Playing Cyberpunk 2077 on first-gen PS4 and Xbox One units is proving troublesome

gamerk2

Posts: 510   +409
The Jaguar CPU in these consoles are actually two quadcore units. And because of this latency between the two modules is pretty high, so the second module is rarely used for anything more than OS and some side tasks. The Main game thread and all extra main game threads tend to only run on those 4 cores. It was a really poor choice for a Console CPU, I fully blame AMD for pushing that design choice. The PS4 would have held up so much better if it only had a better CPU. Really should have used a 3-4 module Bulldozer setup. Jaguar has such high latency between the two quad core modules it makes scaling a game engine on these devices past 4 core impractical. Bulldozer wouldn't have had this issue. Plus the mid cycle console refresh would have a good deal more powerful. So much so that we probably wouldn't have gotten the PS5/XSX this year, which would have been a great thing. As IMO this generation of consoles should have had a DLSS type of hardware solution.

Putting aside the fact Bulldozer wasn't great either, it never would have been used due to heat constraints and the necessity for also developing an off-die GPU unit, increasing both costs and power draw.

Lets also remember that prior to the Witcher 3 release, CDPR openly criticized the CPU horsepower on both consoles. So I'm not shocked in the least a far more graphically heavy game is running into significant issues.
 

DZillaXx

Posts: 210   +312
Putting aside the fact Bulldozer wasn't great either, it never would have been used due to heat constraints and the necessity for also developing an off-die GPU unit, increasing both costs and power draw.

Lets also remember that prior to the Witcher 3 release, CDPR openly criticized the CPU horsepower on both consoles. So I'm not shocked in the least a far more graphically heavy game is running into significant issues.

Bulldozer wasnt so bad at low clock speeds. Even though it wouldn't have been a big jump from jaguar for overall ipc, it would have been a good deal better for later in life performance. IMO a 2.8 or 2.6ghz clock speed would have been more than enough and kept the consoles in decent power ranges.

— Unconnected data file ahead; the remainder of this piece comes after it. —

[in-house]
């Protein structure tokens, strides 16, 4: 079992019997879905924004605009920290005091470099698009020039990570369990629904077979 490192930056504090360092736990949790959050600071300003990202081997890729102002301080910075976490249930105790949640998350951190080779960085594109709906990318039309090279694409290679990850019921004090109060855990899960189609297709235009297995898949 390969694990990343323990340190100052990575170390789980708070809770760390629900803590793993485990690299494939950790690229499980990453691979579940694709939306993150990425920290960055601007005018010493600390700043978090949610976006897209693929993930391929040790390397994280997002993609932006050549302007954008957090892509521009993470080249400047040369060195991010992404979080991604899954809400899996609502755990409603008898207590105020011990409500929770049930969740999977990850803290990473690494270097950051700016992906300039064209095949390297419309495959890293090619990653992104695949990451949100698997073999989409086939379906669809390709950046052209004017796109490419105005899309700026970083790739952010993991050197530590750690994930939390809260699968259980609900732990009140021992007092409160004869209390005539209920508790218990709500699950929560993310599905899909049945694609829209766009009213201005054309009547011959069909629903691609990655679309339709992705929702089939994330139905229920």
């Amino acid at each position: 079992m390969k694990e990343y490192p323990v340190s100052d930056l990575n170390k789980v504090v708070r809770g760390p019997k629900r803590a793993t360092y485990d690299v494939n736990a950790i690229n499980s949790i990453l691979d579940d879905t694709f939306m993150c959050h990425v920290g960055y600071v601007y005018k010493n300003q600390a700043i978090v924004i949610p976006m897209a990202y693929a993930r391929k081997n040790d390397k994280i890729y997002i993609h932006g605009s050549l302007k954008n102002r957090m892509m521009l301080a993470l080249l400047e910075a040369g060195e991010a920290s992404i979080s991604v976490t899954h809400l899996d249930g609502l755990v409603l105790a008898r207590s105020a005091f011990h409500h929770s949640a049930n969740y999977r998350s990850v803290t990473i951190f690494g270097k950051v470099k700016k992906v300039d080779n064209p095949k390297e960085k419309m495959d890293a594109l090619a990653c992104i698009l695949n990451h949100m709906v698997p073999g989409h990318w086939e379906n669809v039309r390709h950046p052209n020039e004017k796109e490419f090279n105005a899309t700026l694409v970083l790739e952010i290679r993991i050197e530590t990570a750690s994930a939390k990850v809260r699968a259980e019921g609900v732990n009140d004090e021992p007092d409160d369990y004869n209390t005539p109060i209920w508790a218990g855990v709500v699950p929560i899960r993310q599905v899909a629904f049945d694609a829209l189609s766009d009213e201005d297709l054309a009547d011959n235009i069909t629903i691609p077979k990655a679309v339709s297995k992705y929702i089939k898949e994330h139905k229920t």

Sadly both the PS4 and XB1 were pretty low power from day one.
 

Burty117

Posts: 4,062   +2,056
I wonder (and would place money) a lot of the texture pop-in issues only appear on PS4's running HDD's and SSD equipped ones are fine.
 

Buhaj47

Posts: 137   +233
Even though I play games on a PS4 Pro myself, I can only laugh. NEVER PREORDER GAMES - I guess some people will never learn.
 

Nobina

Posts: 2,980   +2,765
People are tired of delays and getting mad at the devs for "crunching" and then this happens. They said they were having trouble optimizing the game for all platforms weeks before release and it was actually the cause for the last delay.

Gamers are never happy. Yell at the devs to release the game when it's not ready and then get mad when it doesn't run right.

Know what, they deserve what they get this time. It's one thing when EA or some other greedy dev releases a buggy game as a cash cow, but CDPR told us about this. The hypocrisy of the gamers complaining is simply astounding.
People are tired of what? Not having a product to consume? Must be so though, let me get my violin.
 

neeyik

Posts: 1,836   +2,149
Staff member
The Jaguar CPU in these consoles are actually two quadcore units. And because of this latency between the two modules is pretty high, so the second module is rarely used for anything more than OS and some side tasks. The Main game thread and all extra main game threads tend to only run on those 4 cores.
The SoC in the Series X/S & PS5 is also a split module CPU, so that in itself isn't the issue for the dire cross module latency problem with the XBO/PS4 - it's everything else in the design. Each of the 4 cores in a module shared a miserly 2 MB of L2 cache, and no other higher level - at that time, an Intel i7-3770K sported 1 MB L2 per core and 8 MB of shared L3. All core connections were routed via the L2 cache, so while its fully inclusive and sports 16-way associativity, the constant hammering of the cache for any core access didn't help; neither did the 128-bit bus to the cache. As a comparison, that i7-3770K has 256-bit buses for the L2 and L3 caches. All of which basically means you want as little cross-module data transfers as possible, hence why game developers ran their engines almost exclusively on the one module.

It was a really poor choice for a Console CPU, I fully blame AMD for pushing that design choice. The PS4 would have held up so much better if it only had a better CPU. Really should have used a 3-4 module Bulldozer setup.
The choice came from Microsoft and Sony - they wanted a super cheap, ultra-low power SoC with a decent GPU. AMD didn't offer any Bulldozer SoCs simply because the design was big and power thirsty: the twin module FX-4100 had a TDP of 95 W and a die area of 316 mm2. That's not much smaller the SoC in the Xbox One/PS4 (360 mm2) and the total power draw of those consoles was in the region of 120W.

As IMO this generation of consoles should have had a DLSS type of hardware solution.
The RDNA 2 CUs fully support tensor operations, so they can be used to do neural network-based temporal upscaling. Not as good as having dedicated hardware for the task, but doing it this way is a more effective use of the available die space.